THE BLOG

Changing Your Mind

07/09/2013 12:19 EDT | Updated 09/08/2013 05:12 EDT
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Herd of bighorn sheeps at Wilcox Pass in Canadian Rockies, Banff National Park, Alberta, Canada.

On one of my last vacation days this summer, I set out to do a 24-kilometre hike. It would ensure that I met my goal of hiking a certain distance by the end of my Rocky Mountain travels. I approached the trailhead with a heavy pack and a hopeful heart. Ten minutes into my hike, something wonderful happened! I came across a family of Rocky Mountain Bighorn Sheep, about seven or eight of them. Right. In. My. Path.

They weren't startled by my presence, and went about munching greens amid the rocks, unbothered by their new company. I had a choice to make. I could snap a quick photo and be on my way (it was a tight schedule if I was to make it back by dark), or I could hang out with wild Bighorn Sheep. It was a no-brainer. I went with the sheep.

This meant I couldn't be sure I'd meet my hiking distance goal. But the overall point of this particular vacation wasn't logging a certain number of steps; it was to reconnect with nature. And nature was literally staring me right in the face. I took off my heavy hiking pack and found a comfortable flat rock to sit on and enjoy the presence of these magnificent creatures. I did so for two hours.

There have been times in my life when I wouldn't have let myself change my mind. A set goal would have stuck rigidly in the foreground, blocking all other (potentially better) options. But sometimes an even better opportunity lands in your lap and you have to decide which road to take. What a wonderful problem to have - to choose between something good and something even better.

If you've ever had a plan, but unexpectedly found yourself in a toss-up situation, these words are for you: It's okay to change your mind. Ambitious and rigid goal-setters (like myself) may find this tough to grasp. Sometimes we get tunnel vision in our ambitious pursuits, and fail to consider the changing landscape around us.

Sticking to your goals is certainly a good thing. But reframing or redefining your goals can also be good, especially if a better opportunity arises. People evolve over time, and so it's natural that your goals may evolve over time, too. Stubbornly sticking to a predetermined path is downright silly if that's no longer the path you want to be on.

Consider some of the big picture choices that people make: Do I pursue a graduate degree now or use this time to have children? Do I keep the steady job or move across the country to pursue something else? Which choice is the better option depends on the person.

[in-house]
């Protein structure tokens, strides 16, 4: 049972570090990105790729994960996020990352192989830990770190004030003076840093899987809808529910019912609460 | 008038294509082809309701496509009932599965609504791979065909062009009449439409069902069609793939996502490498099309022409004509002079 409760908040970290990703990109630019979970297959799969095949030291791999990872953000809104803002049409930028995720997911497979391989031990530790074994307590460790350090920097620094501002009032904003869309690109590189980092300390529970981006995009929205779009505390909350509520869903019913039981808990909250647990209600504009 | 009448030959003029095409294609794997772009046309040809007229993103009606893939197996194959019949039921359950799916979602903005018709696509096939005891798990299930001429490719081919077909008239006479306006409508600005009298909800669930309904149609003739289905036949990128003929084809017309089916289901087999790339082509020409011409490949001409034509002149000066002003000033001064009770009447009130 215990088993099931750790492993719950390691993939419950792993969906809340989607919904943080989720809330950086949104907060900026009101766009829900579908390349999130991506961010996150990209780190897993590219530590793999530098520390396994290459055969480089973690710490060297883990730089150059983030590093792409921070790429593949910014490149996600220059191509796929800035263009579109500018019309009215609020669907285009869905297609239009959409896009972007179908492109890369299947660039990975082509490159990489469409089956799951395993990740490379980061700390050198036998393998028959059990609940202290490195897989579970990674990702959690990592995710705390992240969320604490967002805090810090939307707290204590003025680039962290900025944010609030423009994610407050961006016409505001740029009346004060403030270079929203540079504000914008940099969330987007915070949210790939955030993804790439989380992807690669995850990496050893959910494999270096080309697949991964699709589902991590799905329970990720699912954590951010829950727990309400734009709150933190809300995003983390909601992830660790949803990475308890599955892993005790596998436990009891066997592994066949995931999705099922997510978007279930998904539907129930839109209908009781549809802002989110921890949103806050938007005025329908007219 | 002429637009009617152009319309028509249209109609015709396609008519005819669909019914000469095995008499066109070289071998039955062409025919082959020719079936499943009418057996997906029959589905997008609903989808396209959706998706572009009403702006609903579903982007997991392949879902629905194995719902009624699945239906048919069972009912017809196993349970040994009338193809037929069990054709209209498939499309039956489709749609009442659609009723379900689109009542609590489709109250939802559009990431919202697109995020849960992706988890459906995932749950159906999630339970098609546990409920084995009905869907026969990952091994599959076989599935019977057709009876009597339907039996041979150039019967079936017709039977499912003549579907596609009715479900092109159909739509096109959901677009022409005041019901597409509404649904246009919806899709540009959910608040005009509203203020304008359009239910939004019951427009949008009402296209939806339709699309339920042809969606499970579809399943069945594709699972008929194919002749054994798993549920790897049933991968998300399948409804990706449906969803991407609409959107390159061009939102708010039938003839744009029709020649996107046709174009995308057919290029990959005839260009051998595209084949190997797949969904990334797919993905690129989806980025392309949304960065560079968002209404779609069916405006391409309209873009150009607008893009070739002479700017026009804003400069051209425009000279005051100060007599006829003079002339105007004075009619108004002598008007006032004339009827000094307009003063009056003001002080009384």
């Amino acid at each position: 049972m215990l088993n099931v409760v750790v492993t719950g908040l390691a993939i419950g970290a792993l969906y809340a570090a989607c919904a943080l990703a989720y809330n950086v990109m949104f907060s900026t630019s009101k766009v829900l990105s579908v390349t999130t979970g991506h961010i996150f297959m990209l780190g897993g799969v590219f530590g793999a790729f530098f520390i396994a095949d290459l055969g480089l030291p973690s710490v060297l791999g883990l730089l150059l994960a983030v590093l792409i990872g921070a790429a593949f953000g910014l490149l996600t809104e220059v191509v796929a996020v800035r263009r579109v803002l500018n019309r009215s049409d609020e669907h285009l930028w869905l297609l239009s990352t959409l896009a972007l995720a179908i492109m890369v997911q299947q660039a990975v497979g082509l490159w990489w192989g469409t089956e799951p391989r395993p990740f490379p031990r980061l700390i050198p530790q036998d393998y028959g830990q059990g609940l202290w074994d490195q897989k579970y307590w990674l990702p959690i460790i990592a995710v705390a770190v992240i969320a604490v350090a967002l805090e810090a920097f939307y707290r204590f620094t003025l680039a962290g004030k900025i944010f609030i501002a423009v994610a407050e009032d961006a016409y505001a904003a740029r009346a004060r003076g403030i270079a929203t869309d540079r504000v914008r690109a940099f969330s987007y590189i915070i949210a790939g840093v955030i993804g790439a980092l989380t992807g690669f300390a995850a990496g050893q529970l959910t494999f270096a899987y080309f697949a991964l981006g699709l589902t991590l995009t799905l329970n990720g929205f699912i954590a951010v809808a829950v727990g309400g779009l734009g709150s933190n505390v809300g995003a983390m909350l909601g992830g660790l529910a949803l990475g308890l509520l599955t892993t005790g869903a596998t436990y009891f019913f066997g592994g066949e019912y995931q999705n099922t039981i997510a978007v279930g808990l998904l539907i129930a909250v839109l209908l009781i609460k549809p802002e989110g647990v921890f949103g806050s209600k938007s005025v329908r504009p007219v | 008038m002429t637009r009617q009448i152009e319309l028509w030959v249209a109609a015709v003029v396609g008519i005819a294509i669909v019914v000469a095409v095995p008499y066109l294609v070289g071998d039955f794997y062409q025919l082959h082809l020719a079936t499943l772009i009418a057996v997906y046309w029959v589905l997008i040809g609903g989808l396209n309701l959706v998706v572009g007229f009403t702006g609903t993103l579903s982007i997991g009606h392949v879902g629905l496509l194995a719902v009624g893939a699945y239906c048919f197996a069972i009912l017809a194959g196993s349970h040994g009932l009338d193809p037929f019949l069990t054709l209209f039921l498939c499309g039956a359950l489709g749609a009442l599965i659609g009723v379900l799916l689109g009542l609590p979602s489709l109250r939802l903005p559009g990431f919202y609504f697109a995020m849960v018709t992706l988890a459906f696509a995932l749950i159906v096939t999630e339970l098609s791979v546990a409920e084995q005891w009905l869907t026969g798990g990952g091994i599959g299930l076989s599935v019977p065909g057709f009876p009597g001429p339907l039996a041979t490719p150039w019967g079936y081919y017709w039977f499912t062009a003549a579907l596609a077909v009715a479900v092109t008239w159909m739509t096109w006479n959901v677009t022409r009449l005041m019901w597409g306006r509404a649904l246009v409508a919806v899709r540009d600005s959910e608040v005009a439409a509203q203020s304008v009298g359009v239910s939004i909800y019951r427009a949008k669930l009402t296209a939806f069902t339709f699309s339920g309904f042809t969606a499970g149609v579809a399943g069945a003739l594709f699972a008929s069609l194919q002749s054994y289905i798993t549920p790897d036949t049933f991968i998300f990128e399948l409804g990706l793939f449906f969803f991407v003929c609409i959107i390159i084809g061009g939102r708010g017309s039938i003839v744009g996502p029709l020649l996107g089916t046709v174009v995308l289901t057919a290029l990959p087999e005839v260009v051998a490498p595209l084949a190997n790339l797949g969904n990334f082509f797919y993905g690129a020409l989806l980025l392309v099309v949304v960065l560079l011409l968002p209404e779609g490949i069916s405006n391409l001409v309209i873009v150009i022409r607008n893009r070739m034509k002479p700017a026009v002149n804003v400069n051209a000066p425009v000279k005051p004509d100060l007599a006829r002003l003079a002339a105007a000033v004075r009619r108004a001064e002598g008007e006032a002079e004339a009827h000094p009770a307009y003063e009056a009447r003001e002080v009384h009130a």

Of course, stakes like these are certainly higher than choosing between a hike and a sheep. I once chose to leave a solid, well-paying job in which I was well-respected and worked with people I genuinely liked. But I felt pulled toward something else, and so I left to pursue something different entirely. Was it a gamble? Absolutely. Do I regret it? Not for a second.

Each time I've mustered the guts to choose something I felt drawn toward, but wasn't a part of the original plan, I have been rewarded with more joy in my life. Don't get me wrong; the joy is often preceded by absolute terror and uncertainty, but the joy is worth the temporary discomfort. Plus, when I choose the path that feels right, I'm never haunted by the question, "What if?" Nobody wants to look back 10, 20, 30 years from now with regret.

But don't you still have to have a plan, say, for a big choice about your career? Isn't it irresponsible to just throw caution to the wind? Yes and no. You should absolutely listen to your gut, but it's best when the gut and brain work as a team. A major choice like a career change requires first figuring out what you want (gut), and then figuring out how to make it happen (brain). If you go purely on gut, you may find yourself up and quitting your job, with no plan to pay the bills. If you go purely on brain, you're likely to reason yourself into sticking only with the surest, safest thing, despite your desires.

Whether it's a choice about what you do with your day or what you do with your career, each choice you make determines the course of your life. I wish you the clarity to see the choices available to you, and the courage to let your gut have a say in the outcome. The choice is yours.

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